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Modafinil Leads to Significant Improvement in Some Subtypes of ADHD
New research provides evidence that Modafinil can greatly improve symptoms in children with inattentive or combined type ADHD.
Wednesday February 20th - 10:58am
Researchers at Massachusetts General Hospital in Boston have found evidence supporting the use of Modafinil in the treatment of children with inattentive type or combined types ADHD. Modafinil, marketed under the brand name Provigil, is a psychostimulant that may cause less anxiety, excessive motor activity, and "jitteriness" than traditional stimulants.
The current research used 3 double-blind placebo studies, meaning that in each study neither the participants themselves nor those treating them knew whether they were taking the medication or a placebo. The study participants included children aged six- to 17-years-old and included children diagnosed with each of the three subtypes of ADHD.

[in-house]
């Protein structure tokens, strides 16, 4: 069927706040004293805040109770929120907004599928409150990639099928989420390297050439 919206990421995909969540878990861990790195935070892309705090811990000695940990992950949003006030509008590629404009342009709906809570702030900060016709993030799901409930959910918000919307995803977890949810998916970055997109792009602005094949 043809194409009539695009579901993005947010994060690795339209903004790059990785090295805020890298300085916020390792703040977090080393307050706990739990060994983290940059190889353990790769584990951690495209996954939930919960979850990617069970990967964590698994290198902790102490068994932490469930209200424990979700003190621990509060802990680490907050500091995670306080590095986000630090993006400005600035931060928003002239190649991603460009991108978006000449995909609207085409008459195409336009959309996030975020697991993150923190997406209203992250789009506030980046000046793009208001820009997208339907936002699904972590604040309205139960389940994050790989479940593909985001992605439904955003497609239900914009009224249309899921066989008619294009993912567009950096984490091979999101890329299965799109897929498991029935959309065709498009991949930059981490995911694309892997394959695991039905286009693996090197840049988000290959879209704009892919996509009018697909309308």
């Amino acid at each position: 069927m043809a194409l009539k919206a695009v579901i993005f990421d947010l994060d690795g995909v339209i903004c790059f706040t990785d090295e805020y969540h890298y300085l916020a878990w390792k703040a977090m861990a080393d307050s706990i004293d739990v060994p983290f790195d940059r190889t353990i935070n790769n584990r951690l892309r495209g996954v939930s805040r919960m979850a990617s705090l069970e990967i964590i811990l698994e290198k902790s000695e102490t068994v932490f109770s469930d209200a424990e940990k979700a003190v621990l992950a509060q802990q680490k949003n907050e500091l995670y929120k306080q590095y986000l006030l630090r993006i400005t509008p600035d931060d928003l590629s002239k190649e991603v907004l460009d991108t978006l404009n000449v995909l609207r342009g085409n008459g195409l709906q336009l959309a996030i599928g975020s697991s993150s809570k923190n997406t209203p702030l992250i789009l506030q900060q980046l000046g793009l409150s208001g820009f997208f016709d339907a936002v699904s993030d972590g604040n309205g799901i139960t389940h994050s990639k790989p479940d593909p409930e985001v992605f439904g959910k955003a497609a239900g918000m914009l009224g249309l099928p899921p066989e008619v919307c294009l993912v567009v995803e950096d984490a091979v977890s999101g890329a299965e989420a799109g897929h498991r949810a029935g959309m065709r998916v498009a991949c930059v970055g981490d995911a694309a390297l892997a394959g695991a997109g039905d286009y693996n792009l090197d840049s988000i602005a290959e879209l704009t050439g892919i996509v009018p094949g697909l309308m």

Questionnaires to measure the functioning of each child were administered to parents, teachers, and clinicians after 7 to 9 weeks. Children with inattentive or combined types of ADHD showed significant improvements in symptoms and functioning both at home and school, providing evidence that Modafinil may be an effective treatment for children with these subtypes.